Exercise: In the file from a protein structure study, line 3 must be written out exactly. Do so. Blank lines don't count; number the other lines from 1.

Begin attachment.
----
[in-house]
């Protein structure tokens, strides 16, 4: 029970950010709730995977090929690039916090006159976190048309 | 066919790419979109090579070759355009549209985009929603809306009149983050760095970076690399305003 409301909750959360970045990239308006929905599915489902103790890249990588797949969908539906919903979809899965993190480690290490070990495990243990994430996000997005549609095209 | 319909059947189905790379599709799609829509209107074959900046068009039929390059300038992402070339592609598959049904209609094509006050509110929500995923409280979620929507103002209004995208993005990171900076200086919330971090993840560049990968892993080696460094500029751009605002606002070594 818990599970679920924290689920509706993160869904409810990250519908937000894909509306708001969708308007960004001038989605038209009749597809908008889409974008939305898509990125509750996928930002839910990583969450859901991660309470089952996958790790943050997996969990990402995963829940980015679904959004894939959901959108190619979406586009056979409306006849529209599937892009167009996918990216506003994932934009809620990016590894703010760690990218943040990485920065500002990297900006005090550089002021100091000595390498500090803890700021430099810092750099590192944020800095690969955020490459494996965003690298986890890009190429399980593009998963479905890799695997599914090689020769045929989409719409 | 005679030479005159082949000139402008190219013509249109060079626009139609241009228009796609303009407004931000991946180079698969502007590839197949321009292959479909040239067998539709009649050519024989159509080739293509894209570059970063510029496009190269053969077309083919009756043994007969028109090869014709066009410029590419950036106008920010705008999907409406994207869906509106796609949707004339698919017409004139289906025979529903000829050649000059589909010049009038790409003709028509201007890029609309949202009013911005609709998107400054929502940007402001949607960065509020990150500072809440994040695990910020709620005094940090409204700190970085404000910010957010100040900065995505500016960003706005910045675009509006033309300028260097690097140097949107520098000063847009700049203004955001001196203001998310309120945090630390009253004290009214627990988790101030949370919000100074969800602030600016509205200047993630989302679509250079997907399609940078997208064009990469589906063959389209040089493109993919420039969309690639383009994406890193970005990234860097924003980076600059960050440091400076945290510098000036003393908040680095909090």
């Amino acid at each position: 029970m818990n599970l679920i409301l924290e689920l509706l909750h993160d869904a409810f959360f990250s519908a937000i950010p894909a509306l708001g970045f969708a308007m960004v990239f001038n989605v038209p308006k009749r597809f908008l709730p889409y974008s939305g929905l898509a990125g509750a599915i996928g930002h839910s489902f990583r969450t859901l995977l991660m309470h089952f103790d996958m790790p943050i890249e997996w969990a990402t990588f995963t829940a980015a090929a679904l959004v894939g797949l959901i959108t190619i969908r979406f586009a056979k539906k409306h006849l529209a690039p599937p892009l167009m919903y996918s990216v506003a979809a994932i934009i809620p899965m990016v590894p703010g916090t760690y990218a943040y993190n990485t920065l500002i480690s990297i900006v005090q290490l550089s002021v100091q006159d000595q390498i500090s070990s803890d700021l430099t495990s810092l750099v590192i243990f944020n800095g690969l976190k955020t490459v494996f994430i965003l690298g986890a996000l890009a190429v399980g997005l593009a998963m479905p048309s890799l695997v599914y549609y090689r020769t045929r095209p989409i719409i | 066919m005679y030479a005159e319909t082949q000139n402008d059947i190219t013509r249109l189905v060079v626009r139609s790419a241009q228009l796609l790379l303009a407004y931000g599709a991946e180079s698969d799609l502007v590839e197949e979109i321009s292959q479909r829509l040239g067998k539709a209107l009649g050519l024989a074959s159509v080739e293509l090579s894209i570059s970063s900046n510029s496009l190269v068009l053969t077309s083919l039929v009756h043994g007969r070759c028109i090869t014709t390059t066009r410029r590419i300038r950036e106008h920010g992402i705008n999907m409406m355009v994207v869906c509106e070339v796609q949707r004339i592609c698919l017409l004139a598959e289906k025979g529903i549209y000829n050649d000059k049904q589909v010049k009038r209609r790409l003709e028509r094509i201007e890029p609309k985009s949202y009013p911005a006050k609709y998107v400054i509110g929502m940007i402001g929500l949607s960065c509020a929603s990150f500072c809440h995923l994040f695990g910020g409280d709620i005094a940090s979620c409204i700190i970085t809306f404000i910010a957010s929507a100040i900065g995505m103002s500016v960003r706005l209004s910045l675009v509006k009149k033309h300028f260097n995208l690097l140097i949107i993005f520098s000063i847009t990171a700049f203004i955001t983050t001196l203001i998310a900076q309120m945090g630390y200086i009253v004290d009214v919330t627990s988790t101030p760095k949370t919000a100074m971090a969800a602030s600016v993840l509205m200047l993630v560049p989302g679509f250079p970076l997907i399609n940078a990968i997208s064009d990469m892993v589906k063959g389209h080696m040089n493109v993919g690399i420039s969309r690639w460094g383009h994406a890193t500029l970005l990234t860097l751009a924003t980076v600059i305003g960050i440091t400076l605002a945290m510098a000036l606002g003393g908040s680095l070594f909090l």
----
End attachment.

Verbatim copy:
């Amino acid at each position: 029970m818990n599970l679920i409301l924290e689920l509706l909750h993160d869904a409810f959360f990250s519908a937000i950010p894909a509306l708001g970045f969708a308007m960004v990239f001038n989605v038209p308006k009749r597809f908008l709730p889409y974008s939305g929905l898509a990125g509750a599915i996928g930002h839910s489902f990583r969450t859901l995977l991660m309470h089952f103790d996958m790790p943050i890249e997996w969990a990402t990588f995963t829940a980015a090929a679904l959004v894939g797949l959901i959108t190619i969908r979406f586009a056979k539906k409306h006849l529209a690039p599937p892009l167009m919903y996918s990216v506003a979809a994932i934009i809620p899965m990016v590894p703010g916090t760690y990218a943040y993190n990485t920065l500002i480690s990297i900006v005090q290490l550089s002021v100091q006159d000595q390498i500090s070990s803890d700021l430099t495990s810092l750099v590192i243990f944020n800095g690969l976190k955020t490459v494996f994430i965003l690298g986890a996000l890009a190429v399980g997005l593009a998963m479905p048309s890799l695997v599914y549609y090689r020769t045929r095209p989409i719409i | 066919m005679y030479a005159e319909t082949q000139n402008d059947i190219t013509r249109l189905v060079v626009r139609s790419a241009q228009l796609l790379l303009a407004y931000g599709a991946e180079s698969d799609l502007v590839e197949e979109i321009s292959q479909r829509l040239g067998k539709a209107l009649g050519l024989a074959s159509v080739e293509l090579s894209i570059s970063s900046n510029s496009l190269v068009l053969t077309s083919l039929v009756h043994g007969r070759c028109i090869t014709t390059t066009r410029r590419i300038r950036e106008h920010g992402i705008n999907m409406m355009v994207v869906c509106e070339v796609q949707r004339i592609c698919l017409l004139a598959e289906k025979g529903i549209y000829n050649d000059k049904q589909v010049k009038r209609r790409l003709e028509r094509i201007e890029p609309k985009s949202y009013p911005a006050k609709y998107v400054i509110g929502m940007i402001g929500l949607s960065c509020a929603s990150f500072c809440h995923l994040f695990g910020g409280d709620i005094a940090s979620c409204i700190i970085t809306f404000i910010a957010s929507a100040i900065g995505m103002s500016v960003r706005l209004s910045l675009v509006k009149k033309h300028f260097n995208l690097l140097i949107i993005f520098s000063i847009t990171a700049f203004i955001t983050t001196l203001i998310a900076q309120m945090g630390y200086i009253v004290d009214v919330t627990s988790t101030p760095k949370t919000a100074m971090a969800a602030s600016v993840l509205m200047l993630v560049p989302g679509f250079p970076l997907i399609n940078a990968i997208s064009d990469m892993v589906k063959g389209h080696m040089n493109v993919g690399i420039s969309r690639w460094g383009h994406a890193t500029l970005l990234t860097l751009a924003t980076v600059i305003g960050i440091t400076l605002a945290m510098a000036l606002g003393g908040s680095l070594f909090l």